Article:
The ex-president also filed a brief and claimed that ballot disqualification efforts "promise to unleash chaos and bedlam if other state courts and state officials follow Colorado's lead."
Two-thirds of congressional Republicans on Thursday signed an amicus brief to the U.S. Supreme Court urging the justices to reverse the Colorado Supreme Court's recent decision to remove former President Donald Trump from the state primary ballot.
The country's highest court—which has a right-wing supermajority that includes three Trump appointees and Justice Clarence Thomas, whose wife was involved in efforts to overturn President Joe Biden's 2020 win—agreed to take the case earlier this month, just before the start of the presidential primary season, which is now underway.
With arguments scheduled for February 8, the deadline for Trump's brief on the merits as well as any amicus curiae—or "friend of the court"—briefs like the one submitted by 179 Republican lawmakers, was Thursday. It was led by Sen. Ted Cruz (R-Texas) and House Majority Leader Steve Scalise (R-La.), and other supporters include Senate Minority Leader Mitch McConnell (R-Ky.) and House Speaker Mike Johnson (R-La.).
The voters behind the Colorado case—like other lawsuits and applications to election officials across the country—successfully argued that Trump's incitement of the January 6, 2021 attack on the U.S. Capitol, while Congress was certifying Biden's win, disqualifies him from serving as president again, because the 14th Amendment prohibits anyone who took an oath to the U.S. Constitution and then engaged in insurrection from holding office.
After having to flee the Trump-supporting rioters three years ago, the Republican lawmakers argued Thursday that "the Colorado Supreme Court's decision encroaches on Congress' express powers," claiming that federal lawmakers "must pass authorizing legislation to enforce Section 3" of the 14th Amendment.
"The Colorado Supreme Court also erred by rejecting the argument that Section 3 is inapplicable to former President Trump, as he was never previously 'an officer of the United States,'" the GOP lawmakers claimed. The brief also contests the court's definitions of "engaged in" and "insurrection," and warns that the decision "will lead to widespread de-balloting of political opponents."
Trump's lawyers also filed his brief on Thursday, writing that "the court should put a swift and decisive end to these ballot disqualification efforts, which threaten to disenfranchise tens of millions of Americans and which promise to unleash chaos and bedlam if other state courts and state officials follow Colorado's lead and exclude the likely Republican presidential nominee from their ballots."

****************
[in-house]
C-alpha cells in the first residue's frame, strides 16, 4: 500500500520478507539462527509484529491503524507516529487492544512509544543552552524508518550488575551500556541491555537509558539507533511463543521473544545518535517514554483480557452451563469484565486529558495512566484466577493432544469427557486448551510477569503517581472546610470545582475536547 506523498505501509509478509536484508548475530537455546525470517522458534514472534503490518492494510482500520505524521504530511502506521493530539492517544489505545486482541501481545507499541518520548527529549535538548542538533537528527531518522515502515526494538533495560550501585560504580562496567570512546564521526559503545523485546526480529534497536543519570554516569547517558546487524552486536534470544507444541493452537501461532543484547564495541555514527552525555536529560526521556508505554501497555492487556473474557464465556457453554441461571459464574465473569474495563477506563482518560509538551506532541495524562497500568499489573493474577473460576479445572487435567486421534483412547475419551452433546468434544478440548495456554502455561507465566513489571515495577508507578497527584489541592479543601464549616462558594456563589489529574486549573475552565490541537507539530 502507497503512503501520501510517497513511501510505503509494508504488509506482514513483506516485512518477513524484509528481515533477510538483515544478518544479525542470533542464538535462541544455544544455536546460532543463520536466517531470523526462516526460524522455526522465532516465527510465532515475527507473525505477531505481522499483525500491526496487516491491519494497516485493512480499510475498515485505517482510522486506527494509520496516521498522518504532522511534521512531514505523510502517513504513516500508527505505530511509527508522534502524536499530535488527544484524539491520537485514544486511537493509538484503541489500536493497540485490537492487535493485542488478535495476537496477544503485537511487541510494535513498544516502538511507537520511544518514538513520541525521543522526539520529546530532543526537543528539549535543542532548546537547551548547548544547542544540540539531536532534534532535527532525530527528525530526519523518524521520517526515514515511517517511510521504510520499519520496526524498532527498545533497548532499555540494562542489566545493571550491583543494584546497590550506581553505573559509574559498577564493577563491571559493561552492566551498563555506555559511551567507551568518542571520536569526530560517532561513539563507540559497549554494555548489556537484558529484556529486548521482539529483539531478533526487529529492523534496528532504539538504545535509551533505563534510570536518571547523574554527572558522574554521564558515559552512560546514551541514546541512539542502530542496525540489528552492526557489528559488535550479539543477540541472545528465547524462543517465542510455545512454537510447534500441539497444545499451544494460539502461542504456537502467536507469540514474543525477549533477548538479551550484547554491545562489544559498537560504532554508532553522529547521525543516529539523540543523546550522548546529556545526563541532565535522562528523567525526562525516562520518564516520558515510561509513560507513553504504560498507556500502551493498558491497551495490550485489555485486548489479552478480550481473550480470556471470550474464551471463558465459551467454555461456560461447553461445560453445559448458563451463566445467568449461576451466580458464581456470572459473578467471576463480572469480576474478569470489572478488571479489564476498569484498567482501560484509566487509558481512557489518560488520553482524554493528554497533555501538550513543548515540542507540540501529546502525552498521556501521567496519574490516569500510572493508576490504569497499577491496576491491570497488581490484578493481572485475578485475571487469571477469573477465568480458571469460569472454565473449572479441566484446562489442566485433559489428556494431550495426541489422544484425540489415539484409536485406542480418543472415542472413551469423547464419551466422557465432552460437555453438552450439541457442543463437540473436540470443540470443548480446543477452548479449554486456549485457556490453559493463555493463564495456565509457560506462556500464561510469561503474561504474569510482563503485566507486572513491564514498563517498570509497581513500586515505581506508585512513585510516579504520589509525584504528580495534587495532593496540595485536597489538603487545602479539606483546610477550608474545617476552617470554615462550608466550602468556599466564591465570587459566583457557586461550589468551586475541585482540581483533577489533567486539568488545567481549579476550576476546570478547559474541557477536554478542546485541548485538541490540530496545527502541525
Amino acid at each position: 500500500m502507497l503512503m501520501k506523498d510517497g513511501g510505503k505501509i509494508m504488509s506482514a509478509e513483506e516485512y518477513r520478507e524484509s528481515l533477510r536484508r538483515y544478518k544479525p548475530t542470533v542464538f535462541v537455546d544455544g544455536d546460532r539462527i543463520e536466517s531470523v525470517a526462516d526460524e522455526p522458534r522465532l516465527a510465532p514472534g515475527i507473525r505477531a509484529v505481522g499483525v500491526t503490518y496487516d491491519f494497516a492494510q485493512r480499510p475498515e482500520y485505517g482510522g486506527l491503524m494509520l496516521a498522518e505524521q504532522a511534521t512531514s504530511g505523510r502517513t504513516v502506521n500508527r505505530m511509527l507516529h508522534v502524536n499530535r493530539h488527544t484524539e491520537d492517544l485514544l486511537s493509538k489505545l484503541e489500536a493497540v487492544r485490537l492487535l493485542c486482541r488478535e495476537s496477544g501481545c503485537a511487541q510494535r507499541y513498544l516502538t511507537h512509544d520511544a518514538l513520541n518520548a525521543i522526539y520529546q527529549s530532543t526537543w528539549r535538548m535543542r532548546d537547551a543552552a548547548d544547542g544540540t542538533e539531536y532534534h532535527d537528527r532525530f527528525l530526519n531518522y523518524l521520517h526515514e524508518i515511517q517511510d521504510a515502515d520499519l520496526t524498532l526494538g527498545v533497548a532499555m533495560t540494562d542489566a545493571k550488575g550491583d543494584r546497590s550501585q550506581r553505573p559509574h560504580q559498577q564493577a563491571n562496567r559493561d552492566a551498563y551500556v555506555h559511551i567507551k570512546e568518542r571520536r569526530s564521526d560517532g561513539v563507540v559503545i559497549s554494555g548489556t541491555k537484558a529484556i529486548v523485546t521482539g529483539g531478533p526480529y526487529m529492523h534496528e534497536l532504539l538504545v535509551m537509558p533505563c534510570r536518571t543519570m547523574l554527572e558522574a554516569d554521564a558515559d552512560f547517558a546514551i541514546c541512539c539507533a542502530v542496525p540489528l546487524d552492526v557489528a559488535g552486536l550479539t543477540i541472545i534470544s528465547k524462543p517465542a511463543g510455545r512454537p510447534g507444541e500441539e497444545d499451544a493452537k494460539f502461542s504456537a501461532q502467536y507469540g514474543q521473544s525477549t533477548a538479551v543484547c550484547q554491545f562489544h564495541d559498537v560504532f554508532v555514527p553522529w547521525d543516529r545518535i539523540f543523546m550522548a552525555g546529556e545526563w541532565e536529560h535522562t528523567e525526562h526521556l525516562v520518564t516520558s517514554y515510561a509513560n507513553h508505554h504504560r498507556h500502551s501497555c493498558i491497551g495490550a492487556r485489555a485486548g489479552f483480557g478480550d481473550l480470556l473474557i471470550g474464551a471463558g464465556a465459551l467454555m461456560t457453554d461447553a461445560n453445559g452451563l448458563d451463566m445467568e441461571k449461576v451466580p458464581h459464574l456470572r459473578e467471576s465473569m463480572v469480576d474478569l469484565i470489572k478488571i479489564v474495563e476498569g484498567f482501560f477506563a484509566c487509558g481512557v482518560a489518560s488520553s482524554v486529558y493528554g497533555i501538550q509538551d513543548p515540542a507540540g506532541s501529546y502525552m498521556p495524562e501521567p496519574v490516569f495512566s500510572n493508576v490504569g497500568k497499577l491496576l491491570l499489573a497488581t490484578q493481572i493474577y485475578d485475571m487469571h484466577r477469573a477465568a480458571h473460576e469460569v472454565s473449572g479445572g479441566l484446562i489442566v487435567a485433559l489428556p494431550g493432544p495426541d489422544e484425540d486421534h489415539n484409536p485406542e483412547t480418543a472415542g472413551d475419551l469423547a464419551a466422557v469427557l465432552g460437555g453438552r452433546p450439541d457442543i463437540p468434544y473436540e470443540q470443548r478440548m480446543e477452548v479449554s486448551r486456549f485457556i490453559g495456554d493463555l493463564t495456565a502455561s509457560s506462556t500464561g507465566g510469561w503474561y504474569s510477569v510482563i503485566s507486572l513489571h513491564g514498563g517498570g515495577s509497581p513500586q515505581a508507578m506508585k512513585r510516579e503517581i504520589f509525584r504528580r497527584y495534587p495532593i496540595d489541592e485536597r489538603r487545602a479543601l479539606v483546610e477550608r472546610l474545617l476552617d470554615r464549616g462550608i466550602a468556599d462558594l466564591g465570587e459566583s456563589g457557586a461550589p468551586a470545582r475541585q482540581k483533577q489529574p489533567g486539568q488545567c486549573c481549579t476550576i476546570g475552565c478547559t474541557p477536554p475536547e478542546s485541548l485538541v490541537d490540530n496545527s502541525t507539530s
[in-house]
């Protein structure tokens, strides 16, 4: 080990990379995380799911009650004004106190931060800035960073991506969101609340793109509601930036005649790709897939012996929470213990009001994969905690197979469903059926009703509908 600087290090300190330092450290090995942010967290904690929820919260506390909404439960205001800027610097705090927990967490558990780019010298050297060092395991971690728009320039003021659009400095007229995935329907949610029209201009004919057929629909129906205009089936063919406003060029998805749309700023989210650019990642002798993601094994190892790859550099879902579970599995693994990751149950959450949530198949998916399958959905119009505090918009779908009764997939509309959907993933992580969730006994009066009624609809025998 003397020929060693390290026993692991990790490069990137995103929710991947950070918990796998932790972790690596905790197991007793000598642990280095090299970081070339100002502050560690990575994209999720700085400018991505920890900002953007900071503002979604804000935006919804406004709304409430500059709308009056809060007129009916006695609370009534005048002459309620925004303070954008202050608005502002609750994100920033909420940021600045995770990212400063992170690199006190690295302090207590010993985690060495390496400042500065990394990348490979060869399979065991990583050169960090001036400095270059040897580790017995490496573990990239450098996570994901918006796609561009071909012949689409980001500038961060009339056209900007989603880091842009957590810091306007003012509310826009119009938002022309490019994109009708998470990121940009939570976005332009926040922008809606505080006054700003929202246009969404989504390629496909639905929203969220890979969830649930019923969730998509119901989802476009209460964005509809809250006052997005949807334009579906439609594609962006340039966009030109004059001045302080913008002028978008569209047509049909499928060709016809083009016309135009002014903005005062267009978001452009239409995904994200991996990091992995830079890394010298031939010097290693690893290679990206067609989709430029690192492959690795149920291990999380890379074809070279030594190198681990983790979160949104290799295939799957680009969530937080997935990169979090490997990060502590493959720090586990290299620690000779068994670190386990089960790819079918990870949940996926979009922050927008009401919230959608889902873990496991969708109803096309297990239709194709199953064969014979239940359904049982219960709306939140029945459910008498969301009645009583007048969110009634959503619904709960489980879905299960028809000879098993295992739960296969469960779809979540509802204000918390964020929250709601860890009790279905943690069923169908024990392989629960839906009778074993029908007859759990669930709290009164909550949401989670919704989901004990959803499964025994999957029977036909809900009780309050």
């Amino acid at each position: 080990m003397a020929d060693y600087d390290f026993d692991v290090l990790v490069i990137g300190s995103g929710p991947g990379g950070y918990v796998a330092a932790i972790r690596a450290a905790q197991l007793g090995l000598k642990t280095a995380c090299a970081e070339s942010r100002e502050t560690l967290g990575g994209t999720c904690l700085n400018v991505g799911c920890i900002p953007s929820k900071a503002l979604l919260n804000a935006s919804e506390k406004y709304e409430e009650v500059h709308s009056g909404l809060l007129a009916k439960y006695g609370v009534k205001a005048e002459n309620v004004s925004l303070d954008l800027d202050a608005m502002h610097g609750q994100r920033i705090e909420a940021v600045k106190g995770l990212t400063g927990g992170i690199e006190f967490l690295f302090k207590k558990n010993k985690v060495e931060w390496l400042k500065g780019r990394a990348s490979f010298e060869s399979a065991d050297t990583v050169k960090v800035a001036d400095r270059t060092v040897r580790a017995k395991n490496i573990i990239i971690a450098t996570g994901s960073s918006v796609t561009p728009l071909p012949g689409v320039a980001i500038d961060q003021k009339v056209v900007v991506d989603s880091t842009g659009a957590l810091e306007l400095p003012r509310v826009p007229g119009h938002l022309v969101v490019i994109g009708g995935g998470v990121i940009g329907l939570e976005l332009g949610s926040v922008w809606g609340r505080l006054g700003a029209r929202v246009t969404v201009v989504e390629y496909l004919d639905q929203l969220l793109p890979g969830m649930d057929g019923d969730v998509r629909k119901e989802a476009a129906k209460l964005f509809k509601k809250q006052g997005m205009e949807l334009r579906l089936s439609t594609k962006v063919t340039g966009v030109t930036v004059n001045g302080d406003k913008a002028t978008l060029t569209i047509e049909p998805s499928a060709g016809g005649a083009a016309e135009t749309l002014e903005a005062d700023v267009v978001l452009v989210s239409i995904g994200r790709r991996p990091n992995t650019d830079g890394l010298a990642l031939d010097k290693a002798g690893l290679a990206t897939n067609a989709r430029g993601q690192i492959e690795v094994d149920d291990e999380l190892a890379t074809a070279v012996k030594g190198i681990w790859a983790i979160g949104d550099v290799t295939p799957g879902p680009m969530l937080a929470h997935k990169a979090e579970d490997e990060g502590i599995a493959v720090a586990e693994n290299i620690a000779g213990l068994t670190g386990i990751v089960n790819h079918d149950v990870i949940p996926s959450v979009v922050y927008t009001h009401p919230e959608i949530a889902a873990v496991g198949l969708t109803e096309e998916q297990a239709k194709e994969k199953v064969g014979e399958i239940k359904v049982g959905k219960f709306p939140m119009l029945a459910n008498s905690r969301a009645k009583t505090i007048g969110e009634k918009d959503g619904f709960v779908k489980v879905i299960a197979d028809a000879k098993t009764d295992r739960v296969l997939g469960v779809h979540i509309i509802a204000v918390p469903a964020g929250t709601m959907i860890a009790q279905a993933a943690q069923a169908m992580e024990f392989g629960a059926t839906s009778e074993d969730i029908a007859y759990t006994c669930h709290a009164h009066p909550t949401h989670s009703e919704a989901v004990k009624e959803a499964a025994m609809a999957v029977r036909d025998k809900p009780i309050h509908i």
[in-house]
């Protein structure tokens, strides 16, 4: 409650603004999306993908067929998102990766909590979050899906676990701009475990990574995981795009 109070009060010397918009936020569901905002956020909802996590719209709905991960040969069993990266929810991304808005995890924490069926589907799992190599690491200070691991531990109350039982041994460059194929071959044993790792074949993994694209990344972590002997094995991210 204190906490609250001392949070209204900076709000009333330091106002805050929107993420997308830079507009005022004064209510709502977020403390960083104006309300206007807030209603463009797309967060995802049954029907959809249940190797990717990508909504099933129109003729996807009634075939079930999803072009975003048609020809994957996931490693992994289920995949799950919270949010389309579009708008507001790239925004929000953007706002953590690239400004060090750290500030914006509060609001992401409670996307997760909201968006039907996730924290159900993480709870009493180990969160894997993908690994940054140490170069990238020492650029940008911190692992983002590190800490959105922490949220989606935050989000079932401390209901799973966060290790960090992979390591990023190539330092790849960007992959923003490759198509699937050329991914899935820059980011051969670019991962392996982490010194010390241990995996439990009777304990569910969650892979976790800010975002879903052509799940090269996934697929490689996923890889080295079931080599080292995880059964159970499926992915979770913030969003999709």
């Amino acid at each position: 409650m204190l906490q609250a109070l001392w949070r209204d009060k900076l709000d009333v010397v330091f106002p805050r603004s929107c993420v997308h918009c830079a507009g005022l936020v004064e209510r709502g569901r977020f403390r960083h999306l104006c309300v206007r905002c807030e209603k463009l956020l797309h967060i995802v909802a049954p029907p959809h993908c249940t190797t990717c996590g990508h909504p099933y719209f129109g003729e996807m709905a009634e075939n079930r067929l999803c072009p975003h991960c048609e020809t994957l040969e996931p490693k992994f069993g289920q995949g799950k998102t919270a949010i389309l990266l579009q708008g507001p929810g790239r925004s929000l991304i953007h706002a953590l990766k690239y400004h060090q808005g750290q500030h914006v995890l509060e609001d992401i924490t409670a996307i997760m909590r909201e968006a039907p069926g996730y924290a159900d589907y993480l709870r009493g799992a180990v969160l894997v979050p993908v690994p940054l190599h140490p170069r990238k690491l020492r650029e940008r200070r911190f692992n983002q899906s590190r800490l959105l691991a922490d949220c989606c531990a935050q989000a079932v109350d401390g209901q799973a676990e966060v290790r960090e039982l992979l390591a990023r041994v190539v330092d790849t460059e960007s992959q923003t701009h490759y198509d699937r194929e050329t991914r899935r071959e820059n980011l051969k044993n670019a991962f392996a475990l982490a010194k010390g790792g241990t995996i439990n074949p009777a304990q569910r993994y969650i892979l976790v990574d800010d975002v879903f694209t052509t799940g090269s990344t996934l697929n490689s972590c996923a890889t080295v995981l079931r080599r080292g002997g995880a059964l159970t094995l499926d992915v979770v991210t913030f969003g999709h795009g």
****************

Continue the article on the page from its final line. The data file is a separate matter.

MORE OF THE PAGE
So far, only Maine has joined Colorado in disqualifying the twice-impeached former president during the primary stage, but that decision is on hold until the high court weighs in.
"Donald Trump sent an armed mob to the Capitol in an attempt to overturn the results of the election, violating the Constitution and undermining the will of the people. He should not be given another opportunity to do so again," said Aly Belknap, executive director of Colorado Common Cause, in a statement Thursday.
"Former President Trump's eligibility for the Colorado ballot has broad-reaching implications for the permissible conduct of future presidents and other public officials," she continued. "In a strong democracy, elections are decided by the voters at the ballot box, not with violence or intimidation. The Supreme Court has the power to set a critical legal precedent to safeguard the future of American democracy: You cannot stoke political violence against your own country and hold elected office."
Belknap asserted that "the Supreme Court must embrace its role as an active defender of our Constitution, or else it may crumble under the immense pressure it will surely face in the years to come. Just as we argued in our brief to the Colorado Supreme Court, the U.S. Supreme Court must not allow politics to supersede constitutional requirements."
Take Back the Court Action Fund's president, Sarah Lipton-Lubet, declared that "if congressional Republicans want Trump on the ballot, they should simply pass a bill exempting him from the 14th Amendment's prohibition on insurrectionists holding office, as the Constitution specifies. But they've grown so accustomed to the Supreme Court doing their dirty work that they're hoping it will again."
In addition to the 14th Amendment arguments, Trump is facing four ongoing criminal cases—two of which stem from his 2020 election interference. Despite all of that, he won the Iowa caucuses on Monday and is the leading Republican candidate in other states. On the Democratic side, Biden is seeking reelection.
This post has been updated with comment from Colorado Common Cause and Take Back the Court Action Fund.